The Humane Society’s president, Wayne Pacelle, praised it on his blog as “a second wave of good news” from Ringling. “For wild animals whose natural habitat is outdoors, life in a traveling show is filled with unending misery … all so they can perform silly tricks.”


Arriving at the Center for Elephant Conservation in May, while the scrubby palmetto are blooming white, will be elephants ranging in age from 5 to 47. The youngest, April, after a year on the road, will be returning to her mother, Alana (named for the middle daughter of company owner Kenneth Feld), and to her father, Charlie, a seasoned stud whose latest mate is pregnant and due in September.

“You could say it’s not a retirement” for most of the performers, said Payne, “but a family reunion. And it might be a good excuse for a party.”

http://www.peta.org/action/action-alerts/urge-ringling-bros-stop-cruel-elephant-acts-now/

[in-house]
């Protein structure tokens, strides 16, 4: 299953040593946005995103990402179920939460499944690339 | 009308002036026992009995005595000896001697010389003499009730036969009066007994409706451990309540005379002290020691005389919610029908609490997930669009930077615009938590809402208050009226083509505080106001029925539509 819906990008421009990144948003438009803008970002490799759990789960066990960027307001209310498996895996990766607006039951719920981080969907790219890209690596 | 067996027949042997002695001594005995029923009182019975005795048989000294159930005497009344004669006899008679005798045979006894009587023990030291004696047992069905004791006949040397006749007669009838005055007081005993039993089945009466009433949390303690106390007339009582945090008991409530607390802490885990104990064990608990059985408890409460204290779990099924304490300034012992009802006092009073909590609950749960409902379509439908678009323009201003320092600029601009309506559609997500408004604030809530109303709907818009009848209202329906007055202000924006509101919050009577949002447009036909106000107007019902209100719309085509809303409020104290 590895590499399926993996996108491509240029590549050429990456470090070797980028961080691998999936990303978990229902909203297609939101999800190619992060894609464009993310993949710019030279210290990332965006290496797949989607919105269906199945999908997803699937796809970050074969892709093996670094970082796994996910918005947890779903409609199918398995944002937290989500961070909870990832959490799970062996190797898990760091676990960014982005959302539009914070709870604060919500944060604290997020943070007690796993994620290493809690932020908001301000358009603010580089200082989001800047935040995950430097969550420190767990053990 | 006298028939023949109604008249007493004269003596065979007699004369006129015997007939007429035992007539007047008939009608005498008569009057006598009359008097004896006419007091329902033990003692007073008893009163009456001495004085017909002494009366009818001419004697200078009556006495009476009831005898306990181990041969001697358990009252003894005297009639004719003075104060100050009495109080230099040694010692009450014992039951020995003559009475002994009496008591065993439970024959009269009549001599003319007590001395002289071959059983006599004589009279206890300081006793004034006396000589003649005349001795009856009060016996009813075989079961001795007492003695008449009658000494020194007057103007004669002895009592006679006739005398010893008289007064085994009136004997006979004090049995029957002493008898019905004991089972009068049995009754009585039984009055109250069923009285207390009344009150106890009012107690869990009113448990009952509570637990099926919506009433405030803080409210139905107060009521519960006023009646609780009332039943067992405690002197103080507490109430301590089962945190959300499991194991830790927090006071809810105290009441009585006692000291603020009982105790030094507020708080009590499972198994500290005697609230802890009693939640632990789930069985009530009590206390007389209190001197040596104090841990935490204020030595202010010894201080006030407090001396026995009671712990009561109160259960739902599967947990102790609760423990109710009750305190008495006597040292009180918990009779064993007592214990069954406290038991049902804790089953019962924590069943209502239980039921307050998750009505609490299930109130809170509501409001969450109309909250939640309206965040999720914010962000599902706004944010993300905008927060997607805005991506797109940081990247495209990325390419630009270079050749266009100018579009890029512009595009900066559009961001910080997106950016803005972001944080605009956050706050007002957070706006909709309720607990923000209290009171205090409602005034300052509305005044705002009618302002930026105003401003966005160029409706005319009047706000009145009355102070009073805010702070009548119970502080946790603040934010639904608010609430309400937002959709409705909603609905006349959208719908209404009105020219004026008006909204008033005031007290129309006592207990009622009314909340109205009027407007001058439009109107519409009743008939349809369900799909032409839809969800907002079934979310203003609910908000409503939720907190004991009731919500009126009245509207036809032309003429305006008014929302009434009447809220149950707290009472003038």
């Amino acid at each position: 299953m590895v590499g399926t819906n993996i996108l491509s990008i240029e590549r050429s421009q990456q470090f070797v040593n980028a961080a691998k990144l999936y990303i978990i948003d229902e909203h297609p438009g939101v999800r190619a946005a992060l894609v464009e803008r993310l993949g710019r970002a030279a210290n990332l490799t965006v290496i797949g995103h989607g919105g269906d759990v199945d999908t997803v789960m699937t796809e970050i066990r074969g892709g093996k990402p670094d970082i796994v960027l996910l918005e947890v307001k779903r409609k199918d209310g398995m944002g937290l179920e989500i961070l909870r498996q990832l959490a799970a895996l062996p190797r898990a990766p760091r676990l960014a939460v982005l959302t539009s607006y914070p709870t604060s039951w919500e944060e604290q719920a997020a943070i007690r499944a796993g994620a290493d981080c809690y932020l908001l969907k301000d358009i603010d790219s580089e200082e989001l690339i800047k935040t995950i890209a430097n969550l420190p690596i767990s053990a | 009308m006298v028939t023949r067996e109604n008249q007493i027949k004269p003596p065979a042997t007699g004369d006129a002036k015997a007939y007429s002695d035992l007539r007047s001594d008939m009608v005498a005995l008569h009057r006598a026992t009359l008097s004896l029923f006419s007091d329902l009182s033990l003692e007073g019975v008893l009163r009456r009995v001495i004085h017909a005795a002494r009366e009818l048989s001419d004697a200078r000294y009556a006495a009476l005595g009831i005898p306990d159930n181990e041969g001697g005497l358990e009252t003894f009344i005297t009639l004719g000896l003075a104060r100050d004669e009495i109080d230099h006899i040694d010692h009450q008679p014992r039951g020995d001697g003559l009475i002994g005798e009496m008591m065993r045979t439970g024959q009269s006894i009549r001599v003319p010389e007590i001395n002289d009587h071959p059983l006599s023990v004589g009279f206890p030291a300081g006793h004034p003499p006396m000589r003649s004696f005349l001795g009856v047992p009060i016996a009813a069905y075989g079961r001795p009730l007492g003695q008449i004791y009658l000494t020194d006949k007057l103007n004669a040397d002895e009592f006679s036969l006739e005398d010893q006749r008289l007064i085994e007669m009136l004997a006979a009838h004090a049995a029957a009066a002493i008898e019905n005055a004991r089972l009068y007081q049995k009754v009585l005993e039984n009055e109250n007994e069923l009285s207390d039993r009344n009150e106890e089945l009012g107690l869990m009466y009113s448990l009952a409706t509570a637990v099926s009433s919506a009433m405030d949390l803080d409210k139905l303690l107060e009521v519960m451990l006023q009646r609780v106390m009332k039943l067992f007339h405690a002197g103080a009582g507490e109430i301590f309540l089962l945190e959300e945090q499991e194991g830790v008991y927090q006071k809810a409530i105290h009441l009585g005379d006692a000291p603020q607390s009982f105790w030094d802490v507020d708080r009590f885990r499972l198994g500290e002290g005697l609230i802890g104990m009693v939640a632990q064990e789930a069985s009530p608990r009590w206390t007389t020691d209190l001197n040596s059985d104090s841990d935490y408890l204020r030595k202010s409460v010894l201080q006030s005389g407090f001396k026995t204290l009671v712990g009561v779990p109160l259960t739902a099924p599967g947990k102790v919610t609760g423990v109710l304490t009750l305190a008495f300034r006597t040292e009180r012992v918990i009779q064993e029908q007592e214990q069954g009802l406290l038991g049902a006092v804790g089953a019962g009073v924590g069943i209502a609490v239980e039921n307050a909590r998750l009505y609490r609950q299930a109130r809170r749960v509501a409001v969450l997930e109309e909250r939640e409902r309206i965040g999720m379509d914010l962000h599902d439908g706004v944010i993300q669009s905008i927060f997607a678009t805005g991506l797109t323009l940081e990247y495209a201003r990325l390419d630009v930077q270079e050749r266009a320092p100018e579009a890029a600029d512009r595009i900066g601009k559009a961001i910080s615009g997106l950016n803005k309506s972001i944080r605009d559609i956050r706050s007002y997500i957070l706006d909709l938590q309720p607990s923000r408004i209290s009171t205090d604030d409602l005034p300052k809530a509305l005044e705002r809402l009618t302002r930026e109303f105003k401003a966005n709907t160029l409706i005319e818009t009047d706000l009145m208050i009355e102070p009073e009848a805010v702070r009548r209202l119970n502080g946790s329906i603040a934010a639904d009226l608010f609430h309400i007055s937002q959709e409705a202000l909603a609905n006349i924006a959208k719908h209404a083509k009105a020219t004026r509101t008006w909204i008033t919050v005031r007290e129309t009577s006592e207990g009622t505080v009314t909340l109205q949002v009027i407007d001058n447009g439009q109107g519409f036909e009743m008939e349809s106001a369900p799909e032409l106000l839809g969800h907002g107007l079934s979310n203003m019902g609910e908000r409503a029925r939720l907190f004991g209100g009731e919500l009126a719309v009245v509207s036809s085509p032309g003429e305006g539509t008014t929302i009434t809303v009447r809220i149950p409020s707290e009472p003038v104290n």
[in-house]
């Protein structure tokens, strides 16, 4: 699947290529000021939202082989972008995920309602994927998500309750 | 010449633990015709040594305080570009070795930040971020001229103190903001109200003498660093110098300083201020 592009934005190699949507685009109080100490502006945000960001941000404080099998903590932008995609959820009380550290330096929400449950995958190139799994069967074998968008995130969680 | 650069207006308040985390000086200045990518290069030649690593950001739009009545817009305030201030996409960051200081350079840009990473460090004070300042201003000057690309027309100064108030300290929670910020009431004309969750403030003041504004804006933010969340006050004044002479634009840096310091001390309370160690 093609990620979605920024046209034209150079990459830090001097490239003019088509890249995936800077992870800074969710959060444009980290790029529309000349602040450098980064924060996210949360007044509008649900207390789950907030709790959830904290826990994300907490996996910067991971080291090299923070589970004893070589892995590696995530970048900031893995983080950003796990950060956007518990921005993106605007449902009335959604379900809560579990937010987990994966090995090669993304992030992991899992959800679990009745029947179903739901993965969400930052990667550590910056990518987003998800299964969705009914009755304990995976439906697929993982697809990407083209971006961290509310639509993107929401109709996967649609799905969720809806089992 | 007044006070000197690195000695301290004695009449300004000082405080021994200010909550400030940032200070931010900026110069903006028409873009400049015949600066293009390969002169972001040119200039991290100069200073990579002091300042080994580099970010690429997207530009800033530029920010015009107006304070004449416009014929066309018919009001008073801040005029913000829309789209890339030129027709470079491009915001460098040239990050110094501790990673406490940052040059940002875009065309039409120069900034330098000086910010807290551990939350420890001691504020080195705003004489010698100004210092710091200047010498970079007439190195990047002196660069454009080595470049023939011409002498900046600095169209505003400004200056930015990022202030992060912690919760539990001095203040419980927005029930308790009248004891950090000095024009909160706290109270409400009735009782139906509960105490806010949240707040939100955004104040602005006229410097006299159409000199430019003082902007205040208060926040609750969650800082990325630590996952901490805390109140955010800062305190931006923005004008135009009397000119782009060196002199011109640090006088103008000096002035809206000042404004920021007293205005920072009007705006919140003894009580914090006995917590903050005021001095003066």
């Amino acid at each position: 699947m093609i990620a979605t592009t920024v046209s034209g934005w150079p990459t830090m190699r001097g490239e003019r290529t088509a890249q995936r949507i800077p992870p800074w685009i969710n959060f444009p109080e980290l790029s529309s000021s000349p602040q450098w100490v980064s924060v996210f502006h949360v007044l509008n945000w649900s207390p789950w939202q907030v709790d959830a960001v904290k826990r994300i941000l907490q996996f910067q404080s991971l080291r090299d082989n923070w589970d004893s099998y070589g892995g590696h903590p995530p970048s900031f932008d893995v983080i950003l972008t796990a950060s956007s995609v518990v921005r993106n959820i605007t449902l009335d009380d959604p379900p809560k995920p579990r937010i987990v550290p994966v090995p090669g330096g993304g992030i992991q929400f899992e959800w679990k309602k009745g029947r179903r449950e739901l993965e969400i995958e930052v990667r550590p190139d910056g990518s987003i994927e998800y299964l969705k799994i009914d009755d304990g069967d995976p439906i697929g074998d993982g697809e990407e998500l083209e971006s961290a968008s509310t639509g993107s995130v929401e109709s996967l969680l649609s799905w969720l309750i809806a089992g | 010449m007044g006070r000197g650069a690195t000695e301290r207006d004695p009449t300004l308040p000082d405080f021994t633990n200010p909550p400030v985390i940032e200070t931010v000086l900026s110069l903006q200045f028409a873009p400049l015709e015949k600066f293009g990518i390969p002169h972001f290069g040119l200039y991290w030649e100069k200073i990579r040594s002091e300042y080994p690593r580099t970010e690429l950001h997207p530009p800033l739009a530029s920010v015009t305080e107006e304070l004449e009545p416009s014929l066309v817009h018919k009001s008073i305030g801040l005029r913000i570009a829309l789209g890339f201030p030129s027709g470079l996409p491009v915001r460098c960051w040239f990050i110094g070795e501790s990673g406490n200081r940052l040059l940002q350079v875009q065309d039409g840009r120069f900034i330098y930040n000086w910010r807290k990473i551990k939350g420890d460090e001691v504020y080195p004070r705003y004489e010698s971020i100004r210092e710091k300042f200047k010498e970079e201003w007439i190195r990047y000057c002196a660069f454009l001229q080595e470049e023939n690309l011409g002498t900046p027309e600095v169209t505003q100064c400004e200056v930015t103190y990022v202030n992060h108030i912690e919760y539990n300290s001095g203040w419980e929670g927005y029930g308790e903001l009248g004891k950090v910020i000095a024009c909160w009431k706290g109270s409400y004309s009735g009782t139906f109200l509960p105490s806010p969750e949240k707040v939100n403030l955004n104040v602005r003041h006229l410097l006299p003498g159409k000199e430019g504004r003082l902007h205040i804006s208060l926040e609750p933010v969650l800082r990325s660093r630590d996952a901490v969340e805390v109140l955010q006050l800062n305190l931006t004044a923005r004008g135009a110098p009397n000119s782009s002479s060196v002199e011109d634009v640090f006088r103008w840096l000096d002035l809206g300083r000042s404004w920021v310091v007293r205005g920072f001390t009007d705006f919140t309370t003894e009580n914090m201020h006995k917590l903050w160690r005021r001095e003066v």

Ringling Bros. and Barnum & Bailey Circus announced that it will end its elephant acts by May 2016. This is exciting news, but these elephants will still be threatened with bullhooks at its breeding farm in Florida, the so-called Center for Elephant Conservation (CEC), where elephants are kept in shackles, bred, and used as test subjects. And that's to say nothing of the tigers, horses, camels, and other animals Ringling will continue to use unless we ACT NOW!

Conditions at Ringling's breeding compound are nearly as bad as they are on the road. According to the sworn testimony of the head of the CEC, elephants at the facility are chained on concrete for most of the day—and sometimes for weeks on end. That includes pregnant mothers, who are kept in chains while giving birth. Inspectors have found baby elephants at the CEC with chain wounds on their legs, and the facility's records show that most of the elephants there have foot or leg problems related to intensive confinement. In addition, the facility is a hotbed of tuberculosis and has been under quarantine for years.

Other animals carted around by Ringling will continue to be transported in cramped boxcars, exposed to the stressors of travel, often trained like this, and forced to perform ridiculous tricks using fear, punishment, and pain.